Scientists Emmanuelle Charpentier and Jennifer Doudna were awarded this year’s Nobel Prize in Chemistry for the development of a method for genome editing.
Charpentier, who is French, and Doudna, an American, become the sixth and seventh women to win a Nobel Prize for chemistry, joining the likes of Marie Curie (1911) and, more recently, Frances Arnold (2018).
“Emmanuelle Charpentier and Jennifer A Doudna have discovered one of gene technology’s sharpest tools: the CRISPR/Cas9 genetic scissors,” the Royal Swedish Academy of Sciences said in a statement on Wednesday on awarding the 10 million Swedish crown ($1.1m) prize.
“This technology has had a revolutionary impact on the life sciences, is contributing to new cancer therapies and may make the dream of curing inherited diseases come true.”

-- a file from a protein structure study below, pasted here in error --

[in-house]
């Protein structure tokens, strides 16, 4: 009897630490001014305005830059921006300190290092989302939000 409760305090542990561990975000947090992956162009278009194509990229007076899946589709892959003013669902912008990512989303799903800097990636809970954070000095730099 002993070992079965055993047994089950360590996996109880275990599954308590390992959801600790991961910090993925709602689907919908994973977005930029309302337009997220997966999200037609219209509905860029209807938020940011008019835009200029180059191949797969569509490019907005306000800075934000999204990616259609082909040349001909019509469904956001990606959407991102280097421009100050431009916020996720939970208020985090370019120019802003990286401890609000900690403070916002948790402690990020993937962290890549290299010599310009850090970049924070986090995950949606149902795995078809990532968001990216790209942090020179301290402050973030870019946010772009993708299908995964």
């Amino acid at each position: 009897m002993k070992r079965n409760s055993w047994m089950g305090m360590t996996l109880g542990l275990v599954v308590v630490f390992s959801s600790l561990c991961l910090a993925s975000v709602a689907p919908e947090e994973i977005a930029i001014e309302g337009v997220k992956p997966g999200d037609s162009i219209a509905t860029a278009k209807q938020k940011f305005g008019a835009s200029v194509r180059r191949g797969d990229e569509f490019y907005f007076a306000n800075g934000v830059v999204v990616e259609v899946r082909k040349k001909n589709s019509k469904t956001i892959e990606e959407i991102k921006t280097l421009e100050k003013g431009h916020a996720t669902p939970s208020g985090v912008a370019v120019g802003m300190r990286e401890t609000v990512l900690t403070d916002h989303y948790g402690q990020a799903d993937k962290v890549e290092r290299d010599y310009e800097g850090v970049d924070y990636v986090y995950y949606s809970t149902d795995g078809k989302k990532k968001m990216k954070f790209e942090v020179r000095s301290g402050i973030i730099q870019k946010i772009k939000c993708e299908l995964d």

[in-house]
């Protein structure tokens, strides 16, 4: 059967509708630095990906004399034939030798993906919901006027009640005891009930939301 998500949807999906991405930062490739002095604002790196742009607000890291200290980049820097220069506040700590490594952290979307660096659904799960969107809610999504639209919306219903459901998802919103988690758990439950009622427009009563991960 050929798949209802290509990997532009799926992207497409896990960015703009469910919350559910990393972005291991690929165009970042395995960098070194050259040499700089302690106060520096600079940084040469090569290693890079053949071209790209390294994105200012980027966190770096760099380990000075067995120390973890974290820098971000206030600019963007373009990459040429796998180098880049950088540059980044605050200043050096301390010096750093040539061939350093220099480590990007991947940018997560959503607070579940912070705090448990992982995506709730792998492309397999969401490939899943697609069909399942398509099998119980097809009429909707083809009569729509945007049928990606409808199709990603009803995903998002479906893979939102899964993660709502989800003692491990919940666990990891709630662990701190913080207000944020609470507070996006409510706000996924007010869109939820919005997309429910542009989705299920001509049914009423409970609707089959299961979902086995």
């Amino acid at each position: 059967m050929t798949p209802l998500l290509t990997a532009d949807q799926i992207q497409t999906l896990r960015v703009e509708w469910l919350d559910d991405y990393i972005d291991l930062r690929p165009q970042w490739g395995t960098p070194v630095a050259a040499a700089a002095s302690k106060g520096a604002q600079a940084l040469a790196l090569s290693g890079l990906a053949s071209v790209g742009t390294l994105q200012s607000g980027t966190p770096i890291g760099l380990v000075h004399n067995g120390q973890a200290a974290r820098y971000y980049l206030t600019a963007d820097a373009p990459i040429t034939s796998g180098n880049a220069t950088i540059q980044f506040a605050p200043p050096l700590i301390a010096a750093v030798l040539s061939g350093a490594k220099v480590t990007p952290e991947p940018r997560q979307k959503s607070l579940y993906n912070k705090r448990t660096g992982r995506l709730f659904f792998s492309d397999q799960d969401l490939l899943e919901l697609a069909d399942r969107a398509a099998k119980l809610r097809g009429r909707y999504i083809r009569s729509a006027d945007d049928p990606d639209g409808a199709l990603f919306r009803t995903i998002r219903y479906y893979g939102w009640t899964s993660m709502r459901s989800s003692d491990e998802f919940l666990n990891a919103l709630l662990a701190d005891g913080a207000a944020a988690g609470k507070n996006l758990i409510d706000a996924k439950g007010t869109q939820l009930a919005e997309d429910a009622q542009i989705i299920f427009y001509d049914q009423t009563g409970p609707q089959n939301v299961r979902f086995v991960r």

“There is enormous power in this genetic tool, which affects us all,” said Claes Gustafsson, chair of the Nobel Committee for Chemistry.
“It has not only revolutionised basic science, but also resulted in innovative crops and will lead to ground-breaking new medical treatments.”
Gustafsson said, as a result, any genome can now be edited “to fix genetic damage”, adding that the tool “will provide humankind with great opportunities”.
But he cautioned that the “enormous power of this technology means we have to use it with great care”.
The prizes for achievements in science, literature and peace were created and funded in the will of Swedish dynamite inventor and businessman Alfred Nobel and have been awarded since 1901, with the economics award a later addition.
Like so much else, the coronavirus pandemic has redrawn the Nobels, with many of the traditional events, such as the grand banquet, cancelled or moved online even as research into the disease – above all the hunt for a vaccine – has dominated the scientific spotlight.